Walk and Talk Explore CNU’s Neighborhood and History - Christopher Newport University


People of various ages, races, and ethnicities walk together during one of CNU's community walks.

Walk and Talk Explore CNU’s Neighborhood and History

Shoe Lane events attract hundreds of people

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Shoe Lane provides the southern boundary of the University and two recent events underscore that it is no humdrum city street.

On November 13, about 200 University and Newport News leaders were joined by students, faculty, staff, and local residents for a Community Walk. The group set off from campus and strolled along Shoe Lane to Riverside Elementary School.

The week before, an even larger group gathered for a community conversation - “What Happened on Shoe Lane and Why It Matters” - to learn more about the University’s early history.

As it was known then, Christopher Newport College was located along Shoe Lane because of a controversial decision by the City of Newport News in 1961. History Professor Dr. Phil Hamilton has written: “The 60 acres themselves were owned by a small community of African Americans. Thus many Blacks across the Peninsula thought the City Council was attempting to use the college as a way to remove these Black landowners and halt further African American migration into this section of town.”

The decision and the land seizures that followed are controversial to this day and have been the focus of recent news media coverage. Hamilton was one of the panelists for the discussion, along with Geography Professor Dr. Johnny Finn and three voices from outside the campus: Norfolk State University Professor Cassandra Newby-Alexander, Hampton historian Audrey Perry Williams, and Pastor William Spencer of First Baptist Church Morrison. Regina Brayboy ‘84, chair of the President’s Council on Diversity, Equity and Inclusion and a member of the Board of Visitors, served as the moderator.

Before introducing Brayboy, President William G. Kelly set the tone for the program: “Our goal is to learn about and more deeply understand our history as an institution…There are many more steps to come and this conversation will help us all understand how to take those steps in the right direction. Today, the University is in listening and learning mode.”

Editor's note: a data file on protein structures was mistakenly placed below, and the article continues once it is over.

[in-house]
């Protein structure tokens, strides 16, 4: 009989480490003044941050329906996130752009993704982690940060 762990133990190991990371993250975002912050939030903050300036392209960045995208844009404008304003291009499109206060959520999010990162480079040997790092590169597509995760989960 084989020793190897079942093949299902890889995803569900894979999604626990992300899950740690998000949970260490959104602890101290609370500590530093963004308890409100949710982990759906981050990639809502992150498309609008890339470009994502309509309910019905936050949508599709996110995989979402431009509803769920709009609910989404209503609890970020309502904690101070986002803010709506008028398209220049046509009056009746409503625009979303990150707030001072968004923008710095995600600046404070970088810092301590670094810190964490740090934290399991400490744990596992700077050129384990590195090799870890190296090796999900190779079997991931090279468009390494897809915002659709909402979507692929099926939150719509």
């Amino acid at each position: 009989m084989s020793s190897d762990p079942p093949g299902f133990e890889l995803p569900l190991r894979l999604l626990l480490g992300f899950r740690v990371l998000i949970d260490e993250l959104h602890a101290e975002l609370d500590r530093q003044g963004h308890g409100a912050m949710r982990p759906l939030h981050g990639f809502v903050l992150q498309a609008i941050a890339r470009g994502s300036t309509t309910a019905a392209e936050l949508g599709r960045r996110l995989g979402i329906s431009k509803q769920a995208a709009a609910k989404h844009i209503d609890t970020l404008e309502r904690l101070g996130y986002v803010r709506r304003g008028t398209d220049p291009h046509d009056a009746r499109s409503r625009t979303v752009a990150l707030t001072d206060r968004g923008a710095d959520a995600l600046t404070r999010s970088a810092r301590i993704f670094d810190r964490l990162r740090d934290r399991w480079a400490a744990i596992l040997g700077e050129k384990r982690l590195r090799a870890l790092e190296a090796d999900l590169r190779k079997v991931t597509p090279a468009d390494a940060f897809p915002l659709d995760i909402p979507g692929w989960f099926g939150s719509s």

The discussion was illuminating and, at times, emotional. The audience included current Shoe Lane-area residents and the descendents of homeowners displaced by the city’s decision. The panelists and members of the audience thanked the University for exploring a painful chapter in its growth.

Several in the audience criticized the Walker’s Green historic marker on Shoe Lane that is a tribute to one former Shoe Lane family. They said it doesn’t fully depict the struggle in the 1960s and the pain that followed. They urged University leaders to better educate students about CNU’s complicated history and to do more to assist the uprooted families. A video of the full conversation is available here.

Six days later, Kelly led a walk that took literal steps toward a deeper understanding of the neighborhood adjoining campus. The President leads popular early-morning weekly walks around campus. The Community Walk took that idea in a new direction. The goal was to demonstrate to residents along Shoe Lane and nearby streets that CNU strives to be a good neighbor. Another goal was to give students, faculty and staff an opportunity to learn more about the people and the places close to campus.

Kelly was joined by Newport News Police Chief Steve Drew, uniformed officers, city officials, and representatives of Newport News Public Schools. Captain Chris was at the front and University staff pulled a cart full of sidewalk chalk at the rear.

That chalk was a gift to the students of Riverside Elementary School, the turn-around point midway through the walk. Riverside Principal Tim Edwards welcomed the group and the Boomin Bears Drumline brought music and spirit to the gathering. Kelly joined the children in a “Go Bears” chant, quickly followed by his trademark, “Go Captains!”

Kelly then led the return to campus with a turn off Shoe Lane to Walker’s Green, the final footfalls in a week that saw significant steps toward a deeper understanding of the University’s history and the place it calls home.

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